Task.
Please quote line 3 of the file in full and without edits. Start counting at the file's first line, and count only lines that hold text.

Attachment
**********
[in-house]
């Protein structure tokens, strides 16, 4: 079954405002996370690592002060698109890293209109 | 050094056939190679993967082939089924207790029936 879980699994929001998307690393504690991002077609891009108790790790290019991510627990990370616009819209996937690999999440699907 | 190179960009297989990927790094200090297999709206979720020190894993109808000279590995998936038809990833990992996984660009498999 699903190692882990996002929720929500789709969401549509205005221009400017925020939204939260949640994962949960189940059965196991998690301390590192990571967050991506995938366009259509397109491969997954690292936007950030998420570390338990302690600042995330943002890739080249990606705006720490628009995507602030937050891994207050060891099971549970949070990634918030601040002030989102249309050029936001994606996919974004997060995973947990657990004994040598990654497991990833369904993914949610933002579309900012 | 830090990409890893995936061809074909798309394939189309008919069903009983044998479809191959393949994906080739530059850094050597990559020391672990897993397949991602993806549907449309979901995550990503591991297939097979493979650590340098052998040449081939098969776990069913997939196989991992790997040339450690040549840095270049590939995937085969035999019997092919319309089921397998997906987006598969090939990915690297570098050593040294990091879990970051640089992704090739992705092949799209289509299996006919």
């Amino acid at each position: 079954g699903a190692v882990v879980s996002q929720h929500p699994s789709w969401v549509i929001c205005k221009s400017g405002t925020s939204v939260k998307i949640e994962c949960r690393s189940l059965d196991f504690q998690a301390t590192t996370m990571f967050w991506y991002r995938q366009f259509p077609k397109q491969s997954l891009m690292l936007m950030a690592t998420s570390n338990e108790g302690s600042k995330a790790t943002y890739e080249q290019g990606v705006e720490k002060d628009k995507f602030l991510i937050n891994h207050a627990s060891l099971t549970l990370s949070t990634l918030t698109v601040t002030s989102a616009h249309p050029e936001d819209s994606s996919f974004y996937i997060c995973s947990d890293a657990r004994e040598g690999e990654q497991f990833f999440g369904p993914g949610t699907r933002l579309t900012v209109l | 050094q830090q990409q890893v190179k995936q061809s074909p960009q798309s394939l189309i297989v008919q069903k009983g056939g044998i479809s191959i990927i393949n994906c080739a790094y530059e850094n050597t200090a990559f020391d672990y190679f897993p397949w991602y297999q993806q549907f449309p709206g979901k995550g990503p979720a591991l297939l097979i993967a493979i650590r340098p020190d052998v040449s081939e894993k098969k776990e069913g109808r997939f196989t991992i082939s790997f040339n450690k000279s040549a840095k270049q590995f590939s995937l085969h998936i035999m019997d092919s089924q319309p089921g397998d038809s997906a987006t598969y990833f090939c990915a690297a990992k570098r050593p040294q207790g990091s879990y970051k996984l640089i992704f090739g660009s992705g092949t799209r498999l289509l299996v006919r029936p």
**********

């Amino acid at each position: 079954g699903a190692v882990v879980s996002q929720h929500p699994s789709w969401v549509i929001c205005k221009s400017g405002t925020s939204v939260k998307i949640e994962c949960r690393s189940l059965d196991f504690q998690a301390t590192t996370m990571f967050w991506y991002r995938q366009f259509p077609k397109q491969s997954l891009m690292l936007m950030a690592t998420s570390n338990e108790g302690s600042k995330a790790t943002y890739e080249q290019g990606v705006e720490k002060d628009k995507f602030l991510i937050n891994h207050a627990s060891l099971t549970l990370s949070t990634l918030t698109v601040t002030s989102a616009h249309p050029e936001d819209s994606s996919f974004y996937i997060c995973s947990d890293a657990r004994e040598g690999e990654q497991f990833f999440g369904p993914g949610t699907r933002l579309t900012v209109l | 050094q830090q990409q890893v190179k995936q061809s074909p960009q798309s394939l189309i297989v008919q069903k009983g056939g044998i479809s191959i990927i393949n994906c080739a790094y530059e850094n050597t200090a990559f020391d672990y190679f897993p397949w991602y297999q993806q549907f449309p709206g979901k995550g990503p979720a591991l297939l097979i993967a493979i650590r340098p020190d052998v040449s081939e894993k098969k776990e069913g109808r997939f196989t991992i082939s790997f040339n450690k000279s040549a840095k270049q590995f590939s995937l085969h998936i035999m019997d092919s089924q319309p089921g397998d038809s997906a987006t598969y990833f090939c990915a690297a990992k570098r050593p040294q207790g990091s879990y970051k996984l640089i992704f090739g660009s992705g092949t799209r498999l289509l299996v006919r029936p």